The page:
October 7, 2023 | 11:25am
Hackers have started exposing some of the data retrieved from ransomware attack against the Philippine Health Insurance Corp. after a ransom of $300,000 to unlock the data was not paid.
MANILA, Philippines — The National Privacy Commission (NPC) said it is investigating the Philippine Health Insurance Corp. (PhilHealth) following a recent ransomware attack that exposed members’ personal data.
The NPC is looking into possible violations of data privacy laws and security concerns.
“This decisive action follows the unsettling revelation of a data breach where confidential information was illicitly obtained from PhilHealth’s systems,” the NPC said in a statement released on Saturday.
The commission expressed their commitment to protecting personal data privacy and launched an immediate investigation into potential breaches by PhilHealth and its officials after a data breach.
The NPC’s Complaints and Investigation Division found a significant amount of personal and sensitive information, totaling 734 GB, in a compressed file claimed by the Medusa group.
The commission has also initiated a “sua sponte” investigation to uncover the full extent of the breach and identify those responsible.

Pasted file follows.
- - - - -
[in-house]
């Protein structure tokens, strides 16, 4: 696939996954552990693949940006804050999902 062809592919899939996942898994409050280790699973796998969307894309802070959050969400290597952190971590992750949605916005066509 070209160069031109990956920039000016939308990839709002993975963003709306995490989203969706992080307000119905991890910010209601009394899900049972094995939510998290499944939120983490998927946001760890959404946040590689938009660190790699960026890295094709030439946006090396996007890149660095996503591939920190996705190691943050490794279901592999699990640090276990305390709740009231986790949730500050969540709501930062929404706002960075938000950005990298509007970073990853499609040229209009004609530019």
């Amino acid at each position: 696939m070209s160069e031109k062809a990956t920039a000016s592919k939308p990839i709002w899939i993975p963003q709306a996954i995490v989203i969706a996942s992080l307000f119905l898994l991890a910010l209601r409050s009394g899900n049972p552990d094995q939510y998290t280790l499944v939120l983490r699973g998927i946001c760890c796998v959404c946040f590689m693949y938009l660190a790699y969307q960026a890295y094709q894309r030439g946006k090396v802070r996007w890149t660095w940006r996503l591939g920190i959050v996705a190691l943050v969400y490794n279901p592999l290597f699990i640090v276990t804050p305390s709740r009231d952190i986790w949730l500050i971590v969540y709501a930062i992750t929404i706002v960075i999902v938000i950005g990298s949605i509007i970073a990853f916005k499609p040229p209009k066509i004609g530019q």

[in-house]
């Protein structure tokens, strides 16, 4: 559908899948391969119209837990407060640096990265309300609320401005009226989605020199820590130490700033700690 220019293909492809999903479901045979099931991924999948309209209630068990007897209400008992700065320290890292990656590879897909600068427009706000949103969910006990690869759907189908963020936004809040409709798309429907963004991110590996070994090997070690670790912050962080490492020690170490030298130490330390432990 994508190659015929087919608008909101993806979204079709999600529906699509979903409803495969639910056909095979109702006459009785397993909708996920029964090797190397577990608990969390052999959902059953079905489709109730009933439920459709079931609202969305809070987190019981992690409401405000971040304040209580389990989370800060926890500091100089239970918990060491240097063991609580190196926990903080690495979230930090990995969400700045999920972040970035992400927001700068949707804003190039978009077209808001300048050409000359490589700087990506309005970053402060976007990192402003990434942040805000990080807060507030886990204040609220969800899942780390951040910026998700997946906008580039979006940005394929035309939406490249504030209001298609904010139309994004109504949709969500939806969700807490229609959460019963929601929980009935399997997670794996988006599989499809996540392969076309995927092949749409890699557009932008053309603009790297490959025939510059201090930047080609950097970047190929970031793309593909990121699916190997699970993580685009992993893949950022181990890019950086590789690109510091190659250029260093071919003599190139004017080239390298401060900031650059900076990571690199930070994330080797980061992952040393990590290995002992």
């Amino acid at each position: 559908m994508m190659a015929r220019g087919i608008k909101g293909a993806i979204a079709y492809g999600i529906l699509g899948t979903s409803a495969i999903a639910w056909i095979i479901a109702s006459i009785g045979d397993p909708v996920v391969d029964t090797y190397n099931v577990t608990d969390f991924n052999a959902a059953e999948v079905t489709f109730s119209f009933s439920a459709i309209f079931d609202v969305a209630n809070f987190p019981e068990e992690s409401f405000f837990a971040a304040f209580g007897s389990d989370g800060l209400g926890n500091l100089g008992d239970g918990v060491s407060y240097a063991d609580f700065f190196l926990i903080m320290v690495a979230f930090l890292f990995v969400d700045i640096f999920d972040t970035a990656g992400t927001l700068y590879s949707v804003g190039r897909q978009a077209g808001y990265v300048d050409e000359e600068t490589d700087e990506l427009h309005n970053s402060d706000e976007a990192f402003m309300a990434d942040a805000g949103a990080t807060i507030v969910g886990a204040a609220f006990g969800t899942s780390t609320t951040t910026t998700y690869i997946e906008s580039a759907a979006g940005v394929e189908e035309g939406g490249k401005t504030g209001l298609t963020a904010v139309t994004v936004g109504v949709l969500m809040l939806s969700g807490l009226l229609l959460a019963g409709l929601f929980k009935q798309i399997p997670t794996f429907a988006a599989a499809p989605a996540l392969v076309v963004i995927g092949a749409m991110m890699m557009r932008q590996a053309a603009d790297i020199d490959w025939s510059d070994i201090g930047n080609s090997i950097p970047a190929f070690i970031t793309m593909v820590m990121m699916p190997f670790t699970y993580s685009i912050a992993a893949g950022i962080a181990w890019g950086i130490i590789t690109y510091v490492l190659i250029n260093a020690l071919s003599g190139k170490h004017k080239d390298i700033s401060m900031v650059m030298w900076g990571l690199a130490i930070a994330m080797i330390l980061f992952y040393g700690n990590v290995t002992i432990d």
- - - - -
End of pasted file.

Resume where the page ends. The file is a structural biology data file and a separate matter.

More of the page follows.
“The NPC will leave no stone unturned in its investigation into the potential negligence of PhilHealth officials and explore whether any efforts have been made to conceal pertinent information,” the privacy body said.
Data stolen from PhilHealth through the Medusa ransomware attack was discovered to have been released online via platforms like Telegram on Thursday.
Previously, PhilHealth acknowledged its inability to determine the exact number of records accessed during the Medusa ransomware attack. However, they expressed the belief that sensitive information was among the data compromised.
The sensitive information includes details such as name, address, date of birth, gender, mobile number and identification number.
PhilHealth has committed to informing affected members whose personal information may have been compromised. It is also urging contributors to take immediate precautions, which include regularly monitoring their credit reports for any unauthorized activities.
The state-managed insurer also advised its members to take the following steps:
- Place a fraud alert on their credit reports to safeguard against potential identity theft.
- Change their passwords across all digital accounts, especially those related to financial platforms.
- Exercise caution and vigilance when handling phishing emails and smishing texts.
Before the data leak occurred, the hackers had demanded a $300,000 ransom in exchange for securing the information.
As a matter of policy, the government maintained its stance of not making any ransom payments to criminal organizations. — with reports by Cecille Suerte Felipe and Elijah Felice Rosales